But the most important elements are the crab and stock. You should begin with live crabs and not cook them too long (about 7 to 16 minutes, depending on size). The stock must be robust and full-flavored. Be sure to begin two days in advance.

There's not much hands-on work, just long simmering and cooling for the stock and 24 hours of chilling for the crab.

This is, by the way, a messy affair, eaten with one's fingers. Be sure to have a lot of napkins and a big bowl for the crab shells.

Dungeness Crab Chilled in Sherry

Makes 4 to 6 servings

8 cups Strong Stock (see Note below)

4 cups dry sherry or Shaoxing wine

1 or 2 serranos or 1 jalape?

1/3 cup grated fresh ginger

5 to 6 garlic cloves, lightly crushed

1 lemon grass stalk, fat part only, lightly crushed

1 bunch of green onions, including green parts, very thinly sliced

3 large or 4 small Dungeness crabs, cooked, cleaned and left whole

2 cilantro bunches, long stems removed and discarded, chopped

1 small green cabbage, cored and shredded

1 large carrot, peeled and grated

1 tablespoon toasted sesame seeds

-- Kosher salt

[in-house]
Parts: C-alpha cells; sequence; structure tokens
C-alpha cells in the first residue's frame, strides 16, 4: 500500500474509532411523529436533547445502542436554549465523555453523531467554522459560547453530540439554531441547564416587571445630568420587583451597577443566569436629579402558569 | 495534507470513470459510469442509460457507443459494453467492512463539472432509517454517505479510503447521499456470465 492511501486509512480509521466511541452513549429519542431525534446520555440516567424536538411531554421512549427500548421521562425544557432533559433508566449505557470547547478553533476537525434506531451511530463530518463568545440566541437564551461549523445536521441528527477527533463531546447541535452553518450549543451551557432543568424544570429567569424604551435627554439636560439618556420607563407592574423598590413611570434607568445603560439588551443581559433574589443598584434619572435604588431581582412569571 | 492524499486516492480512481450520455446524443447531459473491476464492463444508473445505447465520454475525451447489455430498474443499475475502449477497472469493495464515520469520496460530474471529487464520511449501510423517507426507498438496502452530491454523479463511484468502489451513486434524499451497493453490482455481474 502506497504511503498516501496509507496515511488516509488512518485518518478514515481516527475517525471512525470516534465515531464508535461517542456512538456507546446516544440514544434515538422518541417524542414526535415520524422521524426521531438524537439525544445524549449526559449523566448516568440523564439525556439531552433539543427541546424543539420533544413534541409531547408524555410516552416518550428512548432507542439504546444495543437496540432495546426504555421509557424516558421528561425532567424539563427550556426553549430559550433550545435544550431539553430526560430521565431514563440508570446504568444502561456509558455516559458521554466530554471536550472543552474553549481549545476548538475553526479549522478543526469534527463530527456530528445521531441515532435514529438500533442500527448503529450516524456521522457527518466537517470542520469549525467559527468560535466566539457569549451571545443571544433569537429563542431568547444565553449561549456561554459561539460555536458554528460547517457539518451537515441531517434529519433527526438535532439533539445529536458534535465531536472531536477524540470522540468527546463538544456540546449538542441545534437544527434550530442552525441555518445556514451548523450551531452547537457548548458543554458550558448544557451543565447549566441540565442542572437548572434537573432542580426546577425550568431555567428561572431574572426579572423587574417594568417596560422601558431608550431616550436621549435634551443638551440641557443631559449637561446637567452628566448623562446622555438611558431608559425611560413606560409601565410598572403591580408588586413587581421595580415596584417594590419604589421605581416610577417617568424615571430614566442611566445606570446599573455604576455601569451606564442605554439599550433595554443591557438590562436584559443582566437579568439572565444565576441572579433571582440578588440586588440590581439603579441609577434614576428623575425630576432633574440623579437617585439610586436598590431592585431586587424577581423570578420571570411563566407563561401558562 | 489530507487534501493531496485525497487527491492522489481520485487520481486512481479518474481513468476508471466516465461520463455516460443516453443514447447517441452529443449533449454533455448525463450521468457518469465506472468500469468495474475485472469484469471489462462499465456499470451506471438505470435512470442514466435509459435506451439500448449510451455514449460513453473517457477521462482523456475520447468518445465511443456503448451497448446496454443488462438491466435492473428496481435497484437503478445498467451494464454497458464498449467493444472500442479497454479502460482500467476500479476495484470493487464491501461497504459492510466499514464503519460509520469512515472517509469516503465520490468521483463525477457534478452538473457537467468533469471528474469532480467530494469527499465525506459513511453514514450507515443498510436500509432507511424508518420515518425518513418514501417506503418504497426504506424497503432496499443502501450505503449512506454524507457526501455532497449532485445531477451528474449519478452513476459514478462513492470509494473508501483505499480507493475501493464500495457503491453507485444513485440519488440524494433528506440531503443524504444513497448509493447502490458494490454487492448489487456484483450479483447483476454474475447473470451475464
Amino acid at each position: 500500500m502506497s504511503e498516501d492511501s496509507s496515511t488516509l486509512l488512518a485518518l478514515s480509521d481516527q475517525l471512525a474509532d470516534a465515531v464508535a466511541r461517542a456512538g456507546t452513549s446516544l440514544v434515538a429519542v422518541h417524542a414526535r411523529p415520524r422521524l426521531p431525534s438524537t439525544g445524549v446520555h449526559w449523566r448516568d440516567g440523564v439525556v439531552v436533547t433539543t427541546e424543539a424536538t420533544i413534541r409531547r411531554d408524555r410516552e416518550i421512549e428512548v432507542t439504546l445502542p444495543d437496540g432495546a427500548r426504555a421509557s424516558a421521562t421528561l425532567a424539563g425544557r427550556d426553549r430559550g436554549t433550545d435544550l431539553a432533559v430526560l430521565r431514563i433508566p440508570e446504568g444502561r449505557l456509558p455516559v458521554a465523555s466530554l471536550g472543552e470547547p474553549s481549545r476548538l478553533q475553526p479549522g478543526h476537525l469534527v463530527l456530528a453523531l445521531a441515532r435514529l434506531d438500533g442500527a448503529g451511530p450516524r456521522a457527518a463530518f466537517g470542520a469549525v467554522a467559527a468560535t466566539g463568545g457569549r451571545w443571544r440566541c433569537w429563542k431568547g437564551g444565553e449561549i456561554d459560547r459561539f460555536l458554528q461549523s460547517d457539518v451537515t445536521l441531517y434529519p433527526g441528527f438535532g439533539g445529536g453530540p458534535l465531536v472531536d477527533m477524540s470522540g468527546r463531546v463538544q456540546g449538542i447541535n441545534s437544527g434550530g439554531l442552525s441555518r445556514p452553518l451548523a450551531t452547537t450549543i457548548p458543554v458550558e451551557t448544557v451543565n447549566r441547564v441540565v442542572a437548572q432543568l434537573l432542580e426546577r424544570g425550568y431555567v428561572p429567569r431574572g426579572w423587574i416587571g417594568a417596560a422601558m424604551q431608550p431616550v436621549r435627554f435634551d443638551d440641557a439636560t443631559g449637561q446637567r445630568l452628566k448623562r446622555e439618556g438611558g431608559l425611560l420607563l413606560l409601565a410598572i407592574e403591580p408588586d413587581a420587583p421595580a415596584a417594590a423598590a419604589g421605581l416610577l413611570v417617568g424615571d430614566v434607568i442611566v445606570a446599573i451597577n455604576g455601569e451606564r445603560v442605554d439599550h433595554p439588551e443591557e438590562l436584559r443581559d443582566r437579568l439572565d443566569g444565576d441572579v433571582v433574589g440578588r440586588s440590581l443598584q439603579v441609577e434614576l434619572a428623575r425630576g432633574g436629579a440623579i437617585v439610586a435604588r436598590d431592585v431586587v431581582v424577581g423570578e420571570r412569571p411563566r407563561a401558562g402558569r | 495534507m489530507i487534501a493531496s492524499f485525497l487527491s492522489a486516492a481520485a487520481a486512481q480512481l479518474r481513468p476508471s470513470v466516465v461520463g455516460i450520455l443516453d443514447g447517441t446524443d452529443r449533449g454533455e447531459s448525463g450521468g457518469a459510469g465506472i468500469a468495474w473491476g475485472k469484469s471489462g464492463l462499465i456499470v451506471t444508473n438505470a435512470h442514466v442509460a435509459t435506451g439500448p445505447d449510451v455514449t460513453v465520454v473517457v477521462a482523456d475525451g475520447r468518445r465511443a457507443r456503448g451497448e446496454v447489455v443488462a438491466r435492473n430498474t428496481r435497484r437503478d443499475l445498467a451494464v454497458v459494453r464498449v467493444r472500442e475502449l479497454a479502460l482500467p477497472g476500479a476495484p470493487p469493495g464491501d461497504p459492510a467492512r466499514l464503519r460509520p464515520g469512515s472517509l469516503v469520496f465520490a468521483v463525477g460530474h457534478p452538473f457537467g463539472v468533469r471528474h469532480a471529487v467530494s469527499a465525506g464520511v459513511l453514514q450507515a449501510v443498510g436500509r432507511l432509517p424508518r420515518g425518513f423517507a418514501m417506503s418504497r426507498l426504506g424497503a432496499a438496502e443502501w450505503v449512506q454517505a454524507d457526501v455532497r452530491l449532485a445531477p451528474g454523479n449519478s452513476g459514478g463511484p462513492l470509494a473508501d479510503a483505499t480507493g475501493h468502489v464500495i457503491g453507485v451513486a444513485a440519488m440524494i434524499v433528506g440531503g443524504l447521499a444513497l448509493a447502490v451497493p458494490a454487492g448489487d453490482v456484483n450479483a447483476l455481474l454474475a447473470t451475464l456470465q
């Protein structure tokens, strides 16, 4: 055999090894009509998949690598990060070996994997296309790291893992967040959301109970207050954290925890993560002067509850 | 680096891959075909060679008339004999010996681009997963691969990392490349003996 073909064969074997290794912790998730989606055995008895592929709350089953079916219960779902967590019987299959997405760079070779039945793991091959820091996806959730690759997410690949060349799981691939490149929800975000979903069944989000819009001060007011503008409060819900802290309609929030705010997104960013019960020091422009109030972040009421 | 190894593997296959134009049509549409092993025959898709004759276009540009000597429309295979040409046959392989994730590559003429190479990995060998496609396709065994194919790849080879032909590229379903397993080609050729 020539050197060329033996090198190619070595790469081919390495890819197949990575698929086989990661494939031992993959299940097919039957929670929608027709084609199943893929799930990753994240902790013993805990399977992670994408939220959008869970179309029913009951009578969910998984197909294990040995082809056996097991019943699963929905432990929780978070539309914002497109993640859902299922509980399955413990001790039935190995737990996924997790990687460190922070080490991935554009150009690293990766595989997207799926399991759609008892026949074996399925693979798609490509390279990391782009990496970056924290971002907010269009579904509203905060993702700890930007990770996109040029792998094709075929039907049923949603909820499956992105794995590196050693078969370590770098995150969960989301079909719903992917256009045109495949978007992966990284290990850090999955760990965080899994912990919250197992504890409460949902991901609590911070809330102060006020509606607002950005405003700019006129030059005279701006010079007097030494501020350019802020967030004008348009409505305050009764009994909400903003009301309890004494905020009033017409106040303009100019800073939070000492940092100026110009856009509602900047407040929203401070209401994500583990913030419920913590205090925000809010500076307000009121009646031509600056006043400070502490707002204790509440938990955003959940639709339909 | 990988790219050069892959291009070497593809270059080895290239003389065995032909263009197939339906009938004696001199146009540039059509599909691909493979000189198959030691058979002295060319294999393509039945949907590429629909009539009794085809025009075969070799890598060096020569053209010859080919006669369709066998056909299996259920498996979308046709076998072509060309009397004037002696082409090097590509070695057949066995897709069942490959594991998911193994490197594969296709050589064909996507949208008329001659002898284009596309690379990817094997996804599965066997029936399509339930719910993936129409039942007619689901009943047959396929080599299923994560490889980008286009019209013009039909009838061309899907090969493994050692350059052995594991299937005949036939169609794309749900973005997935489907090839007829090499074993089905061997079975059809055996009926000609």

1 or 2 limes, cut in wedges

Pour the stock and sherry or wine into a pot large enough to hold the crab and small enough to fit in the refrigerator. Bring to a boil over high heat, add the serranos or jalape?, ginger, garlic, lemon grass and green onion, simmer 2 to 3 minutes and remove from the heat.

Add the crab and let the liquid cool to room temperature. Refrigerate, covered, for 24 hours.

To serve, toss the cilantro, cabbage, carrot and sesame seeds together, along with a generous sprinkling of salt. Spread over a large serving platter.

Use tongs to remove the crabs from the liquid and set them on a clean work surface. Twist off the legs and use your hands or a cleaver to break the bodies in half. Put the crab on the bed of cabbage, garnish with lime wedges and serve immediately.


To serve with rice, cook 2 to 3 cups of jasmine rice by your preferred method, replacing 1 or 2 cups of the water with an equal amount of the strong stock mixture. Drizzle the cooked rice with a bit more of the stock mixture and serve alongside the crab.

Note: Strong Stock is an all-purpose stock used in Chinese homes and restaurants. You can use homemade chicken stock to make a somewhat quick version. To do so, put 2 quarts of chicken stock into a soup pot and add 3 pounds pork ribs or necks; 1 ham hock; a large (3 ounces) piece of ginger, sliced; the white part of a leek, sliced; 1 bunch of green onions, trimmed and sliced, and 2 teaspoons white peppercorns. Simmer over low heat for at least 5 hours and as long as 10 to 12 hours, adding water as needed to keep ingredients submerged. Cool, strain, refrigerate and, when fully chilled, remove and discard the congealed fat. Use within three days.

(Michele Anna Jordan hosts "Mouthful" each Sunday at 7 p.m. on KRCB 90.9 & 91.1 FM. E-mail Jordan at michele@ micheleannajordan.com. You'll find her blog, "Eat This Now," at pantry.blogs.pressdemocrat.com)

Show Comment